2013 Taxes Already?!

I know what you’re thinking — “Don’t you mean 2012 taxes already?”

Nope, I mean taxes that I will pay in 2014 for tax year 2013 (assuming the Mayans are wrong about tomorrow, of course).

This is highly relevant today, especially for those of us who are on disability or get Social Security or work for ourselves and don’t have taxes automatically taken out of our paychecks.

I recently had a PRG where one member of my team asked me about how much I would save each month for taxes next year because certain situations were changing. I had no idea and just guessed at an amount.

When he responded with great concern, it struck me that I was in terminal VAGUENESS! And I thought I was over that after three years working DA H.O.W.

As I use TurboTax to do my taxes, I went ahead and bought the newest version and, even though it is not for tax year 2013, my husband and I ran a few scenarios to create a “worst case.” Now, I have a better picture of what I need to save each month and it is more than I thought but far less than I feared.

The way I work my program is to chunk all my bills into monthly amounts and accumulate. For instance, I had a category for TurboTax and enough money accumulated to buy it now. It is a fantastic method for me and really the way DA advises we do our spending plan (see The Numbers: One Approach pamphlet from DA).

To be honest, I’ve been in “la-la” land about taxes even for this year. Luckily, we were in time to assure that I had enough because I got a few extra chunks of money. I don’t know why I forget about this responsibility we each have and just think all the money I receive is mine to use.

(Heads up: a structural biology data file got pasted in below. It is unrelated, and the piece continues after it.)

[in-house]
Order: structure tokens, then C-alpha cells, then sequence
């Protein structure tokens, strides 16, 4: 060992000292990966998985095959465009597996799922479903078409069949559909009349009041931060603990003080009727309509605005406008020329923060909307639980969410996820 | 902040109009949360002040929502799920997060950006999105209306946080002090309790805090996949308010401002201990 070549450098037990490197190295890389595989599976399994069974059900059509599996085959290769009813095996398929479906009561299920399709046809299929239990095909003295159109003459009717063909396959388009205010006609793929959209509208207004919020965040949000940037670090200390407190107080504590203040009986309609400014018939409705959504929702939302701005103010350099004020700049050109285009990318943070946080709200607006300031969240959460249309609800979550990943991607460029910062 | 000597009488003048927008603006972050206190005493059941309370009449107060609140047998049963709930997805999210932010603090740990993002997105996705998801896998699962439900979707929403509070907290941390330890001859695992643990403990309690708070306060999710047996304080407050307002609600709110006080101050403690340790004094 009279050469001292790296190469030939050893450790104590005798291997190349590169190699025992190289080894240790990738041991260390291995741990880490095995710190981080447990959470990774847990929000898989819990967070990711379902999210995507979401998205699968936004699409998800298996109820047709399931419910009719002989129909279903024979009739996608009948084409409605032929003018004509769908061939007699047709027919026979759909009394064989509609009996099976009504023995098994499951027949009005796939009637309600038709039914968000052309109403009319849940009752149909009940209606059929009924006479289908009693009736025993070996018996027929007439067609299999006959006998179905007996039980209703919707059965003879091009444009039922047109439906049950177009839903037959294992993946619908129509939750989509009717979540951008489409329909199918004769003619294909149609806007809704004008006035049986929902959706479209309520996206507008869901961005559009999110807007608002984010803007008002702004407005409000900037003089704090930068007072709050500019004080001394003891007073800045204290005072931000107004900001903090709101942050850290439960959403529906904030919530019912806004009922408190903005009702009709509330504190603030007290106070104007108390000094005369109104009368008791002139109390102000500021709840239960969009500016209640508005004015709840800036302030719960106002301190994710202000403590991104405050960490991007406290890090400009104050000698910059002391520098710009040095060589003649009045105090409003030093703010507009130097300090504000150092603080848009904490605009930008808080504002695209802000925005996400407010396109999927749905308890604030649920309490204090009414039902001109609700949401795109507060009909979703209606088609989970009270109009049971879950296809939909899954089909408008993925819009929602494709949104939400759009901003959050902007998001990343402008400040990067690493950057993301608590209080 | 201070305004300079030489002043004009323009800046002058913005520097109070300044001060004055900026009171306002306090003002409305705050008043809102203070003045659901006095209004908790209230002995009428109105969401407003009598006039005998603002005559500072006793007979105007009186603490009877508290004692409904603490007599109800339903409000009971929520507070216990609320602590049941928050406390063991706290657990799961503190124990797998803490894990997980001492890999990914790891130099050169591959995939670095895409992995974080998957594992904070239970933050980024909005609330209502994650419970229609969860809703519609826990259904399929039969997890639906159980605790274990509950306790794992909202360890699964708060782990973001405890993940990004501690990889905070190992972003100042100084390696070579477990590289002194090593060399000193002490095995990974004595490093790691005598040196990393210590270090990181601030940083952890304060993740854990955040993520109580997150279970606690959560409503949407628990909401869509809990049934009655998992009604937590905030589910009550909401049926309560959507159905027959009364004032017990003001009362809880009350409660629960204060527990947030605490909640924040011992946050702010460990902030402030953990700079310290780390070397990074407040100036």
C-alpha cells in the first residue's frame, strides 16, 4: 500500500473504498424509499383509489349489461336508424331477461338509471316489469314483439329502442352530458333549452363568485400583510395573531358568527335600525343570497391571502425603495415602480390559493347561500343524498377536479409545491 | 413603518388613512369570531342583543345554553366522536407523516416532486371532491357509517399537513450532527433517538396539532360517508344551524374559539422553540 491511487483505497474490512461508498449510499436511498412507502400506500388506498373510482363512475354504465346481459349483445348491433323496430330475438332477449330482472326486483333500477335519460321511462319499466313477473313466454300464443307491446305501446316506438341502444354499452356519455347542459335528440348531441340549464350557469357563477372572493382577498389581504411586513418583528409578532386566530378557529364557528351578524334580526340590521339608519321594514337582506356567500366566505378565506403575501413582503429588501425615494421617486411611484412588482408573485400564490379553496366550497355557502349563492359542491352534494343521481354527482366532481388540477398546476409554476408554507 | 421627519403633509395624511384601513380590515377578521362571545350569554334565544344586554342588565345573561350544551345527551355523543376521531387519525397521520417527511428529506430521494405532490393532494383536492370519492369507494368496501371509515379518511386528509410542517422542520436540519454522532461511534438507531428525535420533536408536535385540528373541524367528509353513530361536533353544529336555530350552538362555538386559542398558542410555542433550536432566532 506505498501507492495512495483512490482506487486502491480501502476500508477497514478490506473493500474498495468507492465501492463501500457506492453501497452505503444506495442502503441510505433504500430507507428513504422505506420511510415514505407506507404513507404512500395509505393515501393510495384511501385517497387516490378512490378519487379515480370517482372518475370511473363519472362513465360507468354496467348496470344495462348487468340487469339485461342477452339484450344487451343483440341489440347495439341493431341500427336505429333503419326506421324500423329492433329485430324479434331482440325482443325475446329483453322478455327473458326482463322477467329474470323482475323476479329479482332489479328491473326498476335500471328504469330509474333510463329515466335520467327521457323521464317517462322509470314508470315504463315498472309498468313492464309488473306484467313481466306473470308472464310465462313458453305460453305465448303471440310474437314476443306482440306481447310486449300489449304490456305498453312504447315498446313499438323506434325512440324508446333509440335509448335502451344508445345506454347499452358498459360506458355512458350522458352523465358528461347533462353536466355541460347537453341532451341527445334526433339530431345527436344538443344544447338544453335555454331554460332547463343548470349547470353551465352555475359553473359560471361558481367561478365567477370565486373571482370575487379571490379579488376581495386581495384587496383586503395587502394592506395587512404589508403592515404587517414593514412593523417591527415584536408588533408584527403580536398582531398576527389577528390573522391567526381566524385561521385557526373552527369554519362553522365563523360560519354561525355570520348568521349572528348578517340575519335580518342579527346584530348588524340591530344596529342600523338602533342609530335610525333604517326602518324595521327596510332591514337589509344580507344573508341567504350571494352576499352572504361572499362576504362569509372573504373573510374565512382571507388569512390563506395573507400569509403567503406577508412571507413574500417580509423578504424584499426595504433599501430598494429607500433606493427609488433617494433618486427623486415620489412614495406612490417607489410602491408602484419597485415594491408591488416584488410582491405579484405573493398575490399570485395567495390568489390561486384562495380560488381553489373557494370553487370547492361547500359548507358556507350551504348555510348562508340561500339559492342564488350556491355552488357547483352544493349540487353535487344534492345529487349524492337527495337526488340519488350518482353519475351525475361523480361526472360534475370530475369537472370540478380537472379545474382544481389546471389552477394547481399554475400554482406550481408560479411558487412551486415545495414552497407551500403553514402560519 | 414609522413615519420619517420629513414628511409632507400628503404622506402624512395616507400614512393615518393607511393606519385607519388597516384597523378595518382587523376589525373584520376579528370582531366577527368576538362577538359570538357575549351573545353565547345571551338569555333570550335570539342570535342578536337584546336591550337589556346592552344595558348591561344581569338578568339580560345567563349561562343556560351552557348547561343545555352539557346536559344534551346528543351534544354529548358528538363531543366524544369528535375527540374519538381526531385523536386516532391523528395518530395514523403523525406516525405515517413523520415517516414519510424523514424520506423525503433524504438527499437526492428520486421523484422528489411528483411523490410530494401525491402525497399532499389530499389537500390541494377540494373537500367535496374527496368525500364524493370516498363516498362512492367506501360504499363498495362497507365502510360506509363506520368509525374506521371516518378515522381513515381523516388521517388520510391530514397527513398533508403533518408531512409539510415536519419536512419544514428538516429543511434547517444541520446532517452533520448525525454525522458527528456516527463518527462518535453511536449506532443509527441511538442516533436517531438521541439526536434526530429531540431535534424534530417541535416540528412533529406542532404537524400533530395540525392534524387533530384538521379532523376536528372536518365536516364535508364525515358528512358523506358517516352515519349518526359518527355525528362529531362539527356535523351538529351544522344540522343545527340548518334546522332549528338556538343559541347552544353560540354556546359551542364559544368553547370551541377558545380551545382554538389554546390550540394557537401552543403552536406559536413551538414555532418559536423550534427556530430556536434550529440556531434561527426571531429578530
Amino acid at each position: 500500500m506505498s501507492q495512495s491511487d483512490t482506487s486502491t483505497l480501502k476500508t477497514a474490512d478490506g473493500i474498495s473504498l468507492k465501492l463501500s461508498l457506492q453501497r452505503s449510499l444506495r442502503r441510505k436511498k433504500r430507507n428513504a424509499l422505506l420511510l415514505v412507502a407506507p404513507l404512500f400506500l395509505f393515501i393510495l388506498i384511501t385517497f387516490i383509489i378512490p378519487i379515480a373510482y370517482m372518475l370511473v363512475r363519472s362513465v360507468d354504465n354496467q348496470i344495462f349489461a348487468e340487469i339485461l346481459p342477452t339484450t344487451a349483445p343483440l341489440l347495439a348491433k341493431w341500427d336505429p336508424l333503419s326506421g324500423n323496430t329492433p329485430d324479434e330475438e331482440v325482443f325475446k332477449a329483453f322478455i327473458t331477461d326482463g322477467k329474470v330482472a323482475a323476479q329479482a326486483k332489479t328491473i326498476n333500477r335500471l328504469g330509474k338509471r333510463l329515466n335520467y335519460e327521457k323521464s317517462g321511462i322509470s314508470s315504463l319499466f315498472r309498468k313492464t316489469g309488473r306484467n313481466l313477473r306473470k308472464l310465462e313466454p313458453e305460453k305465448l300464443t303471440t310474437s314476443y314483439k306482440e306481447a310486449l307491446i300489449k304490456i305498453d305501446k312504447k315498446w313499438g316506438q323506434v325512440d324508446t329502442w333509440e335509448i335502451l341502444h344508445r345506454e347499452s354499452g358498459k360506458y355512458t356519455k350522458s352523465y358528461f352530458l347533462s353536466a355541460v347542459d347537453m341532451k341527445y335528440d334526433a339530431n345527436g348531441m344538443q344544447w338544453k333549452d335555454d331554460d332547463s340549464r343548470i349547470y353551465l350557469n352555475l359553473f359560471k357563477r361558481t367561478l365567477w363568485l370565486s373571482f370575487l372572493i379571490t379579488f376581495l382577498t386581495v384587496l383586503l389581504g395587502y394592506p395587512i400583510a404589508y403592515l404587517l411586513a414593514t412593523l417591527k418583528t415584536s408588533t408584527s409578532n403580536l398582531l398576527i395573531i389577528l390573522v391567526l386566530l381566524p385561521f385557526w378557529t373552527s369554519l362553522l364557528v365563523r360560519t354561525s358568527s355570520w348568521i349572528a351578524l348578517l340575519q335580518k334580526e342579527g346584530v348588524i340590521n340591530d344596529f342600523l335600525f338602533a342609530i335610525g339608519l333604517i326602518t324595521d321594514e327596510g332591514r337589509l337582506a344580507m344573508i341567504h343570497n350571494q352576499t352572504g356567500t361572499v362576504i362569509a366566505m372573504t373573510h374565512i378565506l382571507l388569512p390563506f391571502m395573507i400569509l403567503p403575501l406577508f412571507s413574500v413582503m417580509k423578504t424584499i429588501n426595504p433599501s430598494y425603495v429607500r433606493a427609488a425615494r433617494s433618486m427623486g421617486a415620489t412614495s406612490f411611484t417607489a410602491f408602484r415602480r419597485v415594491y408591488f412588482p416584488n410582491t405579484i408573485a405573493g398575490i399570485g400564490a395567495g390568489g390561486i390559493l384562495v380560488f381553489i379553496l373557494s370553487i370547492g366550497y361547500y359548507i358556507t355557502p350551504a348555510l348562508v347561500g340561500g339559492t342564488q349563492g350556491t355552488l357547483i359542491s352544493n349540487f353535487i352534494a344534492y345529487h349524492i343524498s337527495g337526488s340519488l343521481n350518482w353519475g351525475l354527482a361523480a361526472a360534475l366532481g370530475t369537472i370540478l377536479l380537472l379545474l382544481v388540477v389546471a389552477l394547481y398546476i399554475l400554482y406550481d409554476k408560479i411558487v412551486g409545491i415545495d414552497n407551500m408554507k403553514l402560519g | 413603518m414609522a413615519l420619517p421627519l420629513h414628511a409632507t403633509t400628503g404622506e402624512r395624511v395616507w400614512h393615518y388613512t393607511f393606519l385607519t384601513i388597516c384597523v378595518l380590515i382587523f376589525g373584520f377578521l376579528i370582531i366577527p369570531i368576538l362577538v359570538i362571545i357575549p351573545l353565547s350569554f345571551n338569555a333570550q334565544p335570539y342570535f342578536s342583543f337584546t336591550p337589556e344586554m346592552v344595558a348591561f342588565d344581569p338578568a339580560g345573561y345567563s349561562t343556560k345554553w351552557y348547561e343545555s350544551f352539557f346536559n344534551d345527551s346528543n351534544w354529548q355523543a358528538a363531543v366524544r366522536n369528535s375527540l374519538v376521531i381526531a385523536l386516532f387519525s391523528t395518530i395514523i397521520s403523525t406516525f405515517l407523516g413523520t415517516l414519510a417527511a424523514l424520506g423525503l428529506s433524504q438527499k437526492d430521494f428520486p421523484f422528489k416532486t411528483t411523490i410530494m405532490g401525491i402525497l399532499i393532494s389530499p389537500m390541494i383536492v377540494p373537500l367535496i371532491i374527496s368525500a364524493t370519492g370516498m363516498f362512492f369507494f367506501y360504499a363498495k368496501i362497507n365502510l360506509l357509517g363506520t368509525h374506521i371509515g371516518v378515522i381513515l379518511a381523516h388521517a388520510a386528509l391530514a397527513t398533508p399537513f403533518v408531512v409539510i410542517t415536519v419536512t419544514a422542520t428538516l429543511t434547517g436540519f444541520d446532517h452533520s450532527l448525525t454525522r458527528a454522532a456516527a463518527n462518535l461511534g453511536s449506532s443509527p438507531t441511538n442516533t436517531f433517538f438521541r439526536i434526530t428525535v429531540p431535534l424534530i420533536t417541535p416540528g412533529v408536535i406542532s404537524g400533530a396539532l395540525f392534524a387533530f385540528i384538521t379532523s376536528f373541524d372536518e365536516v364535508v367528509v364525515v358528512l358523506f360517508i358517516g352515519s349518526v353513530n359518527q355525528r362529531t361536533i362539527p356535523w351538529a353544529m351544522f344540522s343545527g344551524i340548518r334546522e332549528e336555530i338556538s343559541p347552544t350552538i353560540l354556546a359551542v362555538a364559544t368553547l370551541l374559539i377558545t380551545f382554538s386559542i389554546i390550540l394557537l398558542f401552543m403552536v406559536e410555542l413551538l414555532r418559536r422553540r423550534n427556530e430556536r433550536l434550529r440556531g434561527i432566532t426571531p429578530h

But I am certainly grateful to my PRG team for ensuring that my lapse is not forgotten by them. It is one more example of why I need this program and cannot do it on my own.

My thought (when I thought about it at all) was that I would just take whatever I needed from my savings. But that attitude, they assured me, is not sober thinking. Yes, in fact all the money is in one pot. But the key to successful use of the spending plan, at least for me, is to have clear boundaries around the money. So I don’t use money for shoes that needs to be used for food. And I am clear, at all times, how much money is available for all my needs … and wants to ensure I don’t debt by overspending.

I have a $1,000 contingency fund that is currently fully funded in case of an emergency. Say, my dog gets sick and it’s more than I have in my pet category, or some other unexpected catastrophe occurs.

My prudent reserve is at about four months of living expenses, but for me, as I don’t anticipate being able to go back to work, it is essentially my retirement savings, which, for that purpose, is quite small.

So it is essential that, in order to live within my means, I don’t look at that savings as money from which to draw easily. And in order to do that, I must, in good conscience and clarity, create categories for everything I can anticipate so as not to have to do so.

That is why I must create a specific category for accumulating taxes. It’s part of my commitment to stay out of the fog of vagueness. Frightening as the idea was to cut down my spending in order to fund my tax category, we were able to somehow make it work almost painlessly. It was a miracle that I could never have figured out on my own.

So, once again, I implore you to have PRG’s to help you work this program no matter how seasoned or new you are. No matter how long you have been working this program, we are all still sober with money just one day at a time … and still need the support of others at times to help us see clearly.


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